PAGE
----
Blog Book Tour | “Carbon” (Book Two: The Watcher Series) by AJ Eversley

Posted Monday, 2 October, 2017 by jorielov , , , 0 Comments

Book Review badge created by Jorie in Canva using photography (Creative Commons Zero).

Acquired Book By: I was selected to be a part of the blog tour for the Watcher series hosted by iRead Book Tours. I have been trying to find a way to make enroads into Dystopian Lit for a number of years, specifically every year I’ve participated in Sci Fi November, whilst outside of the annual event as well. If anything, I have found my attempts of finding Dystopian stories I can sink my teeth into and appreciate to be a bit hit/miss or false starts. When I read about this series – I thought, it’s labelled a ‘clean YA Dystopian series’ and therefore decided to ‘try once more’ and see if I can alight into a world penned in this genre. I received a complimentary copy of CARBON direct from the author AJ Eversley in exchange for an honest review. I did not receive compensation for my opinions or thoughts shared herein.

On where WATCHER leaves off and where I hoped CARBON would continue:

Where things get more interesting is what draws Kenzie to Sawyer like a moth to a flame. In one instance towards the latter quarter (or so) of the story, I started to see an insert of familiarity and in some ways a welcome explanation for a film I never could fully understand (the Matrix). Despite all the references I’ve been making – they are only minor references in both concept, idea or execution. As for me, I appreciate Eversley style and approach in telling this story far more than I appreciated the other films. In regards to the Borg, however, those were some of my favourite Next Generation episodes because it was exploring a non-traditional enemy similar to AI which was self-governing and self-evolving without human interference. My favourite episode of course was about Hugh – where Picard helped one Borg name himself and see things from ‘outside’ the collective; thereby giving him a slice of humanity he never felt he could feel. In many ways, I think Kenzie is Hugh in this story – he was set on a course he did not choose for reasons he did not fully accept as being right but followed through because it was his path to walk. It’s a complicated arc of story – of making choices in blinks of time, effecting lives outside your own and trying to sort your way through a quagmire of a future which works against every innate instinct of humanity.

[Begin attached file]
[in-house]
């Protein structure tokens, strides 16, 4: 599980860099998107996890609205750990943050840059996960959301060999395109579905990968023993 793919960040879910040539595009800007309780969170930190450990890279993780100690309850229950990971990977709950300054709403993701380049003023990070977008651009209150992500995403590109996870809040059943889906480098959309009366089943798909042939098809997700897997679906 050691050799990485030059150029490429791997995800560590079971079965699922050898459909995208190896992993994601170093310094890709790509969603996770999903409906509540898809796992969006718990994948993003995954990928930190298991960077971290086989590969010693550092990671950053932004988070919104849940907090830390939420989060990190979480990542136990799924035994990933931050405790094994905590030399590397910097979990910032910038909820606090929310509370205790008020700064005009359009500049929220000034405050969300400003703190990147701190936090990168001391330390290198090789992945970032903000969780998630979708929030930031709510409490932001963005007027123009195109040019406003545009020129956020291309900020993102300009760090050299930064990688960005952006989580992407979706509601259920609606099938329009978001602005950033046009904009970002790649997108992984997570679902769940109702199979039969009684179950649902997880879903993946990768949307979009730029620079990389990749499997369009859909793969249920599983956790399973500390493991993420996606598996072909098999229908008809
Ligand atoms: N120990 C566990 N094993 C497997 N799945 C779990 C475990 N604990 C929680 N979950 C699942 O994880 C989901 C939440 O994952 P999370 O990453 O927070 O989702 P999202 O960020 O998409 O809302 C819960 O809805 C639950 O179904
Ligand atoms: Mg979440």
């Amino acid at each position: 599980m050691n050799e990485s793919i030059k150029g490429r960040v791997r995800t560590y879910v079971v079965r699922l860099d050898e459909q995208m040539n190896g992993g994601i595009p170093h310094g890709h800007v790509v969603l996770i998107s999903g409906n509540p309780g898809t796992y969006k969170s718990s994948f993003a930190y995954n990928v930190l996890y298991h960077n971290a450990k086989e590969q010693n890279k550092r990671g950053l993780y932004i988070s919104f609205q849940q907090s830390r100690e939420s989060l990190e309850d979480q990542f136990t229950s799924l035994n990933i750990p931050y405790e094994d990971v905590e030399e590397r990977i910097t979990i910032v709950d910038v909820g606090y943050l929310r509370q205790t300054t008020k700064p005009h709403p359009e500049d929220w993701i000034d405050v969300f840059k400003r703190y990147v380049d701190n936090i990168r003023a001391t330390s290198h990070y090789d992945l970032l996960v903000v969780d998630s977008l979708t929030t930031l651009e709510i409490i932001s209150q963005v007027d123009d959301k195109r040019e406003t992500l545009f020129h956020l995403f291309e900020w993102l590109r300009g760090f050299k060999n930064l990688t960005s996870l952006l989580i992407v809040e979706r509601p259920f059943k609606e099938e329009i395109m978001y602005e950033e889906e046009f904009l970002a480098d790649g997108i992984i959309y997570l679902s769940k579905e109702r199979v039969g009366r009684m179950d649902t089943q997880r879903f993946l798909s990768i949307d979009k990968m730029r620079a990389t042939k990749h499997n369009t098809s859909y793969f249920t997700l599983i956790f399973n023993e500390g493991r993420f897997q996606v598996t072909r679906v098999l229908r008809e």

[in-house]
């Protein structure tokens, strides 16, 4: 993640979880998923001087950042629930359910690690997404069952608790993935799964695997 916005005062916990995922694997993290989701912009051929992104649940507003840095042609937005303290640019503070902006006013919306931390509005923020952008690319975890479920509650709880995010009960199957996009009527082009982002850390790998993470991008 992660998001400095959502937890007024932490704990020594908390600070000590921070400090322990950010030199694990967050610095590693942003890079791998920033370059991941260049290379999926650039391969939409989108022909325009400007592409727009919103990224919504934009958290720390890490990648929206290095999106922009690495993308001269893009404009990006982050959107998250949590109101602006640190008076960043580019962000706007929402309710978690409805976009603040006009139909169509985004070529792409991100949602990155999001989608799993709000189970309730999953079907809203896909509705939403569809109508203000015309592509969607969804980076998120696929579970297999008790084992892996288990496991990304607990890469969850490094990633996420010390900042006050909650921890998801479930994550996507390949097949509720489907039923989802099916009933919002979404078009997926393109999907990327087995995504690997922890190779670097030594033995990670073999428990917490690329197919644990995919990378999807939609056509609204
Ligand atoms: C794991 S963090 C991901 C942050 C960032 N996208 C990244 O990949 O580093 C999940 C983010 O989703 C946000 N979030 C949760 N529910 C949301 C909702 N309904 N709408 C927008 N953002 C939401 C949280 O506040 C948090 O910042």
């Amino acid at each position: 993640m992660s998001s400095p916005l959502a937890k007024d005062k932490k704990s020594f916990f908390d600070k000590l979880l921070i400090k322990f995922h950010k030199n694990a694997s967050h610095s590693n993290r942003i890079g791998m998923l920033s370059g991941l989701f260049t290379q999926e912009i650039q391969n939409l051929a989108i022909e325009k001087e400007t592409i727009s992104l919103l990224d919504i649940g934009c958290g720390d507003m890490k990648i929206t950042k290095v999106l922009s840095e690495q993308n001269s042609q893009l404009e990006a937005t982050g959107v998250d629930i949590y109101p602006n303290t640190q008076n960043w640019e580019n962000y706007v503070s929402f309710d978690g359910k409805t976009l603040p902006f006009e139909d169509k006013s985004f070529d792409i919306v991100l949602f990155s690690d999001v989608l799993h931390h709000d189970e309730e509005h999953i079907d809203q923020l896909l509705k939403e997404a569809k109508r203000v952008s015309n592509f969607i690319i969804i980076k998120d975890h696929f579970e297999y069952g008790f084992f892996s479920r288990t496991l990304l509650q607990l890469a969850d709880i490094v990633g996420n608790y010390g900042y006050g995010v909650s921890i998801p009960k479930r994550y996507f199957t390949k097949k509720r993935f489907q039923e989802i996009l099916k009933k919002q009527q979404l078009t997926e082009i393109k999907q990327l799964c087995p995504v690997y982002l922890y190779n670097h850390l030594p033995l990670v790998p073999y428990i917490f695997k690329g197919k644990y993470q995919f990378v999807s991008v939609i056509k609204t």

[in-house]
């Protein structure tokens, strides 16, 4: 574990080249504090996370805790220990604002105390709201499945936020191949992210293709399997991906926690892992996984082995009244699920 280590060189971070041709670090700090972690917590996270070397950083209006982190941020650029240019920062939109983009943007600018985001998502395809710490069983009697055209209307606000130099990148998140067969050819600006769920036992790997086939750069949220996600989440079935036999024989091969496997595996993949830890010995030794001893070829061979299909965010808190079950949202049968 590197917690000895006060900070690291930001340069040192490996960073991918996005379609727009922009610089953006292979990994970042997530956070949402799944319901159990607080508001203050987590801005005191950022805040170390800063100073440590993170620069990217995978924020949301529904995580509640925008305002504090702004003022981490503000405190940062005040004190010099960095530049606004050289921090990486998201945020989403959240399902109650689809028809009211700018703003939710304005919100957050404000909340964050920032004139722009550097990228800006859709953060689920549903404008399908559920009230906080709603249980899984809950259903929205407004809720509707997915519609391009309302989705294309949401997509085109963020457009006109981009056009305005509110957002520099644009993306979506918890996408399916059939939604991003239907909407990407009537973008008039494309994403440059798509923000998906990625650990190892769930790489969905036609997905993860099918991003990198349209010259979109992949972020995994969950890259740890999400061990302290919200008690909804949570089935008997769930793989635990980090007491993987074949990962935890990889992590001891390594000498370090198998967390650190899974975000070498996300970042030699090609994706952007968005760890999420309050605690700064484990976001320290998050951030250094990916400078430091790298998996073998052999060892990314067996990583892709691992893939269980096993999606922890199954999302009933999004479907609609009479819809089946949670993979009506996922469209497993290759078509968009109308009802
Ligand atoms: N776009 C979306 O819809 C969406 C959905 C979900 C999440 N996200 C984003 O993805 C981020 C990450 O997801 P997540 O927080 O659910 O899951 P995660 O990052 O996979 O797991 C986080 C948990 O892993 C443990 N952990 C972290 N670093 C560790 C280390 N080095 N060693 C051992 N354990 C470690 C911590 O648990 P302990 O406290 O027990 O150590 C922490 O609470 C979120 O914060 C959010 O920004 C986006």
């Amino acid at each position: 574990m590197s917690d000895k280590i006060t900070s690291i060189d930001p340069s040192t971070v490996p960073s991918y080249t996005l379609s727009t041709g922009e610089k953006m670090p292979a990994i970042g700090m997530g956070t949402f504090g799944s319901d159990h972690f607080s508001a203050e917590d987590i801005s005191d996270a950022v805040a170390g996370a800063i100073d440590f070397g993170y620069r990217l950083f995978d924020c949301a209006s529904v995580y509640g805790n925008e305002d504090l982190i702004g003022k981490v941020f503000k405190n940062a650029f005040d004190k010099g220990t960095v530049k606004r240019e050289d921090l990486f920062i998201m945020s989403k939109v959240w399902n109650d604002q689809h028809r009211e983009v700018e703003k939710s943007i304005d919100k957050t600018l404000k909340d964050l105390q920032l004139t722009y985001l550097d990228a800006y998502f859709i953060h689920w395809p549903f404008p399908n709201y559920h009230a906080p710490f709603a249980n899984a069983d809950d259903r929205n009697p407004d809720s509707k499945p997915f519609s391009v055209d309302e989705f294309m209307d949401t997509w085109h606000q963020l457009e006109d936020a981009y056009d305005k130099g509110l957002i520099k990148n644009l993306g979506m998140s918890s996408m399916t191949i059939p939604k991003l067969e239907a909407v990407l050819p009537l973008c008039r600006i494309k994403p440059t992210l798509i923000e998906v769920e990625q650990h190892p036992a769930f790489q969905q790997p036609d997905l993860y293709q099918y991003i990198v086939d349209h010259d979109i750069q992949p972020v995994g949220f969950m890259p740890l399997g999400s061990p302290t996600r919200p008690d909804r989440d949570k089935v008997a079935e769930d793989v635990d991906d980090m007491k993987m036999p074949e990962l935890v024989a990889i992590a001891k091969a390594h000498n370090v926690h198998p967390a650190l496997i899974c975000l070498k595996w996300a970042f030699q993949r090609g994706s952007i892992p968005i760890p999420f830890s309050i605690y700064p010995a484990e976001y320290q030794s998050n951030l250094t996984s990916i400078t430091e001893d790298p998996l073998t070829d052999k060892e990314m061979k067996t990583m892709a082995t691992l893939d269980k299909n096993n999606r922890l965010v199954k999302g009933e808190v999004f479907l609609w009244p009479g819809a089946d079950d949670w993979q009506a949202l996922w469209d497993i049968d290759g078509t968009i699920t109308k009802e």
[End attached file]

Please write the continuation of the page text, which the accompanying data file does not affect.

-quoted from my review of WATCHER